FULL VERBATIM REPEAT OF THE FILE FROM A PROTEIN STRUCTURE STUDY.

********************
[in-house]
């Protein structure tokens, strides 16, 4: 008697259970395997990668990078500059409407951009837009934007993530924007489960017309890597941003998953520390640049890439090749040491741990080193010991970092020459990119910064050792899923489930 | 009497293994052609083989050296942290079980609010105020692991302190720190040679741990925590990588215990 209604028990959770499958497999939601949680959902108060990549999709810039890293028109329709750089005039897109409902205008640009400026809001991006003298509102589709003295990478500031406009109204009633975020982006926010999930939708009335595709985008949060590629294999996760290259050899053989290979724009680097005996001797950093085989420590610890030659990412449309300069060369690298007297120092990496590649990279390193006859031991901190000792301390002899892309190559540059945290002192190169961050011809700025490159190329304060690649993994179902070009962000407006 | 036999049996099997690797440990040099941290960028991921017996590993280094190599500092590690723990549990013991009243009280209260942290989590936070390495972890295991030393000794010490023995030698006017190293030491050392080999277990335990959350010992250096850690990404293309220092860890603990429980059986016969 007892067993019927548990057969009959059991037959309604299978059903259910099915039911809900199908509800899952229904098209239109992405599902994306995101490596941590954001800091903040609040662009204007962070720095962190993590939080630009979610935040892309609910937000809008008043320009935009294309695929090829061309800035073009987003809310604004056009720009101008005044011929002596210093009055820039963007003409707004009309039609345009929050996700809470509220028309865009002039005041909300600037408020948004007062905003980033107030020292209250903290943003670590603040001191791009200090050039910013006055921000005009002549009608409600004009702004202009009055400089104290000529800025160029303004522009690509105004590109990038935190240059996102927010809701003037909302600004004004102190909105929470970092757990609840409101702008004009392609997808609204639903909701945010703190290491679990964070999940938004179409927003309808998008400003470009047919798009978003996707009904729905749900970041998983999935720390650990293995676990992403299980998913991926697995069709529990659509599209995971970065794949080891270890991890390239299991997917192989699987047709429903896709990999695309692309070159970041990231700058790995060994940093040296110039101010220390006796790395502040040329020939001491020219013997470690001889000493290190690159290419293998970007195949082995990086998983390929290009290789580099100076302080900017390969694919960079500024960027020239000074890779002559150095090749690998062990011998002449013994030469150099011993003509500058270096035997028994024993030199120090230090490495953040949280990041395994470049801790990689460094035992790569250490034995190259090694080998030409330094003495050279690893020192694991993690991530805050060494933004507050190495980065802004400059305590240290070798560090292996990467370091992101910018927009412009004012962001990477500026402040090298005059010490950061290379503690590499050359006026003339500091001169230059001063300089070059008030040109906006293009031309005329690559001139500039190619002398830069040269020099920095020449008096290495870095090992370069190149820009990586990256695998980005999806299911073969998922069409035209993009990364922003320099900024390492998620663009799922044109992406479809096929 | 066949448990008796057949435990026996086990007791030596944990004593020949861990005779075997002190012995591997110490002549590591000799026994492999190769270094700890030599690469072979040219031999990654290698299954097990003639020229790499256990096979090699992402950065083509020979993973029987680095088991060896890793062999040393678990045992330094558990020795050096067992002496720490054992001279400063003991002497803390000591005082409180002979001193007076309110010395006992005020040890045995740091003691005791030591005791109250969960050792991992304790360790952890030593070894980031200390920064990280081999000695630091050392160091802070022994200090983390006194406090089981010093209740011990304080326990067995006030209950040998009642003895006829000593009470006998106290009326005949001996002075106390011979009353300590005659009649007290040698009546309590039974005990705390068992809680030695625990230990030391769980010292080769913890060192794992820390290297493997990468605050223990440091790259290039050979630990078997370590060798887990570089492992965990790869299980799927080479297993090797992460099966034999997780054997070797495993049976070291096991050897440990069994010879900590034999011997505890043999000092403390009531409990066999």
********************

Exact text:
[in-house]
């Protein structure tokens, strides 16, 4: 008697259970395997990668990078500059409407951009837009934007993530924007489960017309890597941003998953520390640049890439090749040491741990080193010991970092020459990119910064050792899923489930 | 009497293994052609083989050296942290079980609010105020692991302190720190040679741990925590990588215990 209604028990959770499958497999939601949680959902108060990549999709810039890293028109329709750089005039897109409902205008640009400026809001991006003298509102589709003295990478500031406009109204009633975020982006926010999930939708009335595709985008949060590629294999996760290259050899053989290979724009680097005996001797950093085989420590610890030659990412449309300069060369690298007297120092990496590649990279390193006859031991901190000792301390002899892309190559540059945290002192190169961050011809700025490159190329304060690649993994179902070009962000407006 | 036999049996099997690797440990040099941290960028991921017996590993280094190599500092590690723990549990013991009243009280209260942290989590936070390495972890295991030393000794010490023995030698006017190293030491050392080999277990335990959350010992250096850690990404293309220092860890603990429980059986016969 007892067993019927548990057969009959059991037959309604299978059903259910099915039911809900199908509800899952229904098209239109992405599902994306995101490596941590954001800091903040609040662009204007962070720095962190993590939080630009979610935040892309609910937000809008008043320009935009294309695929090829061309800035073009987003809310604004056009720009101008005044011929002596210093009055820039963007003409707004009309039609345009929050996700809470509220028309865009002039005041909300600037408020948004007062905003980033107030020292209250903290943003670590603040001191791009200090050039910013006055921000005009002549009608409600004009702004202009009055400089104290000529800025160029303004522009690509105004590109990038935190240059996102927010809701003037909302600004004004102190909105929470970092757990609840409101702008004009392609997808609204639903909701945010703190290491679990964070999940938004179409927003309808998008400003470009047919798009978003996707009904729905749900970041998983999935720390650990293995676990992403299980998913991926697995069709529990659509599209995971970065794949080891270890991890390239299991997917192989699987047709429903896709990999695309692309070159970041990231700058790995060994940093040296110039101010220390006796790395502040040329020939001491020219013997470690001889000493290190690159290419293998970007195949082995990086998983390929290009290789580099100076302080900017390969694919960079500024960027020239000074890779002559150095090749690998062990011998002449013994030469150099011993003509500058270096035997028994024993030199120090230090490495953040949280990041395994470049801790990689460094035992790569250490034995190259090694080998030409330094003495050279690893020192694991993690991530805050060494933004507050190495980065802004400059305590240290070798560090292996990467370091992101910018927009412009004012962001990477500026402040090298005059010490950061290379503690590499050359006026003339500091001169230059001063300089070059008030040109906006293009031309005329690559001139500039190619002398830069040269020099920095020449008096290495870095090992370069190149820009990586990256695998980005999806299911073969998922069409035209993009990364922003320099900024390492998620663009799922044109992406479809096929 | 066949448990008796057949435990026996086990007791030596944990004593020949861990005779075997002190012995591997110490002549590591000799026994492999190769270094700890030599690469072979040219031999990654290698299954097990003639020229790499256990096979090699992402950065083509020979993973029987680095088991060896890793062999040393678990045992330094558990020795050096067992002496720490054992001279400063003991002497803390000591005082409180002979001193007076309110010395006992005020040890045995740091003691005791030591005791109250969960050792991992304790360790952890030593070894980031200390920064990280081999000695630091050392160091802070022994200090983390006194406090089981010093209740011990304080326990067995006030209950040998009642003895006829000593009470006998106290009326005949001996002075106390011979009353300590005659009649007290040698009546309590039974005990705390068992809680030695625990230990030391769980010292080769913890060192794992820390290297493997990468605050223990440091790259290039050979630990078997370590060798887990570089492992965990790869299980799927080479297993090797992460099966034999997780054997070797495993049976070291096991050897440990069994010879900590034999011997505890043999000092403390009531409990066999």